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Readers of my blog may recall my post on Diane Wesman's Utah Travel Journal on October 16. Diane is a landscape painter who has recently returned to working in oils (a medium she hadn't used since college). (My post also had a group shot of the small oils she made on this trip.) Well last […]
Above: A plein air oil painting on gessoed board, somewhere in Utah, ©2009 Diane Wesman. Click on the image to view an enlargement.
Yes, I profiled Diane Wesman in the fall of 2008. No, I’m not repeating myself, because Diane is not repeating herself. Diane is doing something exciting—breathtakingly exciting. She is branching off into a new medium: oil painting. (She did work in oils briefly when she was a young student, but oils were replaced by acrylics and then later by watercolors and pastels.)
Left: Cherry Valley Creek, ©2003 Thomas Paquette (used with permission). Look at the shadows criss-crossing this creek. Anyone who has ever taken a walk in the woods during late fall or a dry winter has seen this light. All this sense of space and light is captured in a painting 1-3/4 x 2-3/4 inches!
Whoever suggested to oil painter Thomas Paquette that he work in gouache is a friend to us all. Now we have an absolutely essential book of his gouache paintings available: Thomas Paquette: Gouaches, 2007, Eyeful Press.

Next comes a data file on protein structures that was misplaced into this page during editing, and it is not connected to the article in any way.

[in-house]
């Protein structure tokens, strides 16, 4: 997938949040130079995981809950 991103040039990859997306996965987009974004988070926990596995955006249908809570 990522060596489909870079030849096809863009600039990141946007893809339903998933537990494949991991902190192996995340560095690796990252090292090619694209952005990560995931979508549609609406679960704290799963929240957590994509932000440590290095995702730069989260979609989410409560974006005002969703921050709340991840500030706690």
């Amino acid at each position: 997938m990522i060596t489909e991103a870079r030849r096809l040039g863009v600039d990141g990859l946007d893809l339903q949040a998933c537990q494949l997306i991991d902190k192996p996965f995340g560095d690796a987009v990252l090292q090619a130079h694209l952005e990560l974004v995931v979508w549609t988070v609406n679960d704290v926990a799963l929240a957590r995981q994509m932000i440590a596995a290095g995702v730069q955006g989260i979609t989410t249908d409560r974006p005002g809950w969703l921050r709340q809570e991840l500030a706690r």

Paquette is a landscape painter who typically works on large canvases (80 x 60 inches for example). According to the introductory essay in his book of gouache paintings, his helpful friend made the suggestion to use gouache to free Paquette “from his habit of overpainting.” You can read Paquette’s artist statement and understand that the searching and developing he does in his oils has become an integral part of his approach to gouache. (Once you have entered his website look under “artwork” for gouache paintings to view several examples.)
What Paquette creates are enticing, balanced, glowing images which don’t look overworked or fussed over at all. They look rich, filled with light, and are composed in such an eye-pleasing way that the viewer can’t help but want to wander around inside them.
Above: August Eve, pastel on paper, 12 x 6 inches (approximate) ©Diane Wesman
The top 4 reasons everyone should have a landscape painter for a friend:
2. They are always willing to brave the elements and insects to sketch out with you. (See item 1 above for additional aspects of this willingness.)
3. On a road trip they will sketch while you drive, providing a delightful recap of the scenery of your journey.
4. When you give them a handmade journal (even it if has destressingly intense yellow pages) they fill it up with wondrous stuff.
I am fortunate that landscape artist Diane Wesman is a friend, for the above four reasons and a whole lot more. Read more about her art and an upcoming show of her work…